Macron's labour reforms spark huge demonstration in Paris
Tens of thousands of people have taken to the streets of Paris in protest at President Emmanuel Macron's overhaul of France's labour laws.
The demonstration was organised by Jean-Luc Mélenchon, the far left leader who has emerged as the president's principal political opponent.
It comes a day after Mr Macron signed a new law aimed at making it easier for businesses to hire and fire staff.
It is the third such protest to take place in France this month.
On Thursday, some 132,000 people took part in nationwide protests condemning the reforms, while more than 220,000 turned out for demonstrations on 12 September.
Crowds gathered in Paris on Saturday after Mr Mélenchon, leader of the radical leftist La France Insoumise (France Unbowed), urged people to join the march from Place de la Bastille to the Place de la République.
Mr Mélenchon, whose party opposes the controversial labour reforms, is an outspoken critic of the president's liberal economic line and has said that the policy changes are an attack on workers' rights.
However now that the reforms have been signed into law, it is too late to prevent the changes from taking place.
But this show of strength in Paris is a marker for the future, reports the BBC's Hugh Schofield from the French capital. They are a warning to President Macron that in the many other reforms that he says are to come, the street will not be silent, our correspondent adds.
Mr Macron, whose government has promised to cut unemployment from its current 9.5% to 7% in five years, has said that he expects months of resistance to the new working laws.
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Last month he said that France was "the only big EU economy that hasn't combated mass unemployment for more than three decades", adding that the biggest victims were the young and the unskilled.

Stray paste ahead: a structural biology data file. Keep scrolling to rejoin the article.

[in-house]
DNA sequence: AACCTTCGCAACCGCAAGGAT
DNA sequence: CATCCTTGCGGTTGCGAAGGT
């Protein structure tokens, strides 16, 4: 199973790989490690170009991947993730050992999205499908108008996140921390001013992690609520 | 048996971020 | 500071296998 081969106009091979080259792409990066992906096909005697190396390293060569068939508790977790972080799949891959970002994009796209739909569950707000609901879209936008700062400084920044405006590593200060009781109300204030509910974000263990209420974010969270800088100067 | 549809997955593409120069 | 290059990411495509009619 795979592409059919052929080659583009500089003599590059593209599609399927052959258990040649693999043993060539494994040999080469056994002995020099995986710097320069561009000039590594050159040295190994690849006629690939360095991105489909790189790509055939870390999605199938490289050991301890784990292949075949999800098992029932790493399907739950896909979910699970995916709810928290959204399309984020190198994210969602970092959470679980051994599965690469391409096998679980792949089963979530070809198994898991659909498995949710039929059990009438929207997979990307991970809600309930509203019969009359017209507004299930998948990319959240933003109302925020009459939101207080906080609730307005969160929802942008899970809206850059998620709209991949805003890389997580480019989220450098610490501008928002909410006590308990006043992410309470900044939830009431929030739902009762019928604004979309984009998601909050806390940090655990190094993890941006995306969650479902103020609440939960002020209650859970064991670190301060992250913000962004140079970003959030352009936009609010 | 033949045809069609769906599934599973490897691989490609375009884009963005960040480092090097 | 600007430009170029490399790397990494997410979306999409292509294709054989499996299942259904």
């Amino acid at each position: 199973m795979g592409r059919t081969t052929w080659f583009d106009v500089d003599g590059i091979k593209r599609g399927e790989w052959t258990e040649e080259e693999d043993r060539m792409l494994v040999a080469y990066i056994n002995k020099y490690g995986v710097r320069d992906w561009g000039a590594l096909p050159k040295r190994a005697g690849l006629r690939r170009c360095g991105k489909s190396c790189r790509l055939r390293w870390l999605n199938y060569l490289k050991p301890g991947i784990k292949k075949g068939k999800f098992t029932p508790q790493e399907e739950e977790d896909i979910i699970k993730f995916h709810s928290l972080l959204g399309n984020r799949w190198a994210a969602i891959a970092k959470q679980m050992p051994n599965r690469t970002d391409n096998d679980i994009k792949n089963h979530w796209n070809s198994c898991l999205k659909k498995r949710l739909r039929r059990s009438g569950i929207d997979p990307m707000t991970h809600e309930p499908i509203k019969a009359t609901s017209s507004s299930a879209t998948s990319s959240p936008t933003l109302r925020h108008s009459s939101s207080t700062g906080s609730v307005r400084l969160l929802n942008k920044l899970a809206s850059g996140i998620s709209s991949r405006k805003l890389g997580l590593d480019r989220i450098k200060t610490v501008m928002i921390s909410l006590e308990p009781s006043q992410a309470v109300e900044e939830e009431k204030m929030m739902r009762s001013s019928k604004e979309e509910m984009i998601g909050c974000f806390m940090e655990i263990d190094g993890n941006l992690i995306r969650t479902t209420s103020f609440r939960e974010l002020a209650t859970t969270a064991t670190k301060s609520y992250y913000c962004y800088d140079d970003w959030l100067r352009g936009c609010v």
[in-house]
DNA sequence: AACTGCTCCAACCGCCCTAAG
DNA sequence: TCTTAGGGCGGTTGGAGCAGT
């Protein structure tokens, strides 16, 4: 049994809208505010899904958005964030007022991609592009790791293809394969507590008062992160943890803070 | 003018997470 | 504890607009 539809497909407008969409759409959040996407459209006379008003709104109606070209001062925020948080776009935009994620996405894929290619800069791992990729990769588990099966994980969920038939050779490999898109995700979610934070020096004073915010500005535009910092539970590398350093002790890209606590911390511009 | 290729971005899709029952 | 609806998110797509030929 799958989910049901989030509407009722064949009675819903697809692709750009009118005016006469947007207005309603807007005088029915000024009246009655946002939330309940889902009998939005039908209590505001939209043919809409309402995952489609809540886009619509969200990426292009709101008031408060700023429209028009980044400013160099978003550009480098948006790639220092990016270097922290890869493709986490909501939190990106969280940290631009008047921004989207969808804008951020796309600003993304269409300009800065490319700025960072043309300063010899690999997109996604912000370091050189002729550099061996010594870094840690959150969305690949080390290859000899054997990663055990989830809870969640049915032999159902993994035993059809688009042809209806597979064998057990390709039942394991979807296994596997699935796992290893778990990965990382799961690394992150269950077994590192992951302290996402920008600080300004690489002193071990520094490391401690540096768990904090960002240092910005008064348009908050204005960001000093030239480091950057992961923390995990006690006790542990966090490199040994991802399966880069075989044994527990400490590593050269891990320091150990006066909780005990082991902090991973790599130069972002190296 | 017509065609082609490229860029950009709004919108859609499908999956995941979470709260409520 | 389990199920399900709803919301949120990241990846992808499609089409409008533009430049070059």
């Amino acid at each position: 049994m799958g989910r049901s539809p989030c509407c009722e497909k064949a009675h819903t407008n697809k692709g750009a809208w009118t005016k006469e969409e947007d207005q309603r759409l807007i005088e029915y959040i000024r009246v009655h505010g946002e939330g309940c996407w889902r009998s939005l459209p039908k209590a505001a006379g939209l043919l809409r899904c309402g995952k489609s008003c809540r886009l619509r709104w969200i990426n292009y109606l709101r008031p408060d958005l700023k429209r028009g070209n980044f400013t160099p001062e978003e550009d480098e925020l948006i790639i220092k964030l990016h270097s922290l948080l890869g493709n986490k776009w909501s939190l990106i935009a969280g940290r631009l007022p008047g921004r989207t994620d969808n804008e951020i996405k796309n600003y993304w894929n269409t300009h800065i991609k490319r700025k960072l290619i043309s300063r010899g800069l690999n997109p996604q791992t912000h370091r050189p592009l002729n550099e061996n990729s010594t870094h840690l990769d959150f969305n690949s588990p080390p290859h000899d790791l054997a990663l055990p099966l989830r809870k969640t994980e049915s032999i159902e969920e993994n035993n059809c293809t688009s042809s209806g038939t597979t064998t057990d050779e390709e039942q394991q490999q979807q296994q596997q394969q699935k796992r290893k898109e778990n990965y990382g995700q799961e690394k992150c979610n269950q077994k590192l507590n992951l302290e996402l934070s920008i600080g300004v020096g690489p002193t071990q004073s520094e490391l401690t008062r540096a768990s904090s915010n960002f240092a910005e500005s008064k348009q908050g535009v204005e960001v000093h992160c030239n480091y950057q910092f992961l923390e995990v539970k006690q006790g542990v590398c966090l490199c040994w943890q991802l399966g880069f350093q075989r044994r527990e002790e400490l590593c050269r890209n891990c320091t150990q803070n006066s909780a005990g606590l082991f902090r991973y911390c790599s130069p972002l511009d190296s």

Mr Macron has seen his popularity slide dramatically since he came to power on 7 May.
A poll on 27 August suggested his approval ratings had fallen from 57% in July to 40%.
What are the reforms?
France's labour code - with some chapters dating back more than a century - is over 3,000 pages long and is seen by many as a straitjacket for business.
The new laws hand companies more flexibility in negotiating wages and conditions directly with employees, rather than being bound by industry-wide collective deals negotiated by trade unions.
They also cap damages paid to workers for unfair dismissal. Employers have argued that costly and lengthy court cases often discourage them from hiring staff in the first place.
Until now, the minimum pay-out for two years' employment was six months' salary. That will now be limited to three months' pay for two years of work, and 20 months' pay for 30 years.
The president has signed five executive decrees, describing the reforms as an "unprecedented transformation of our social and economic model".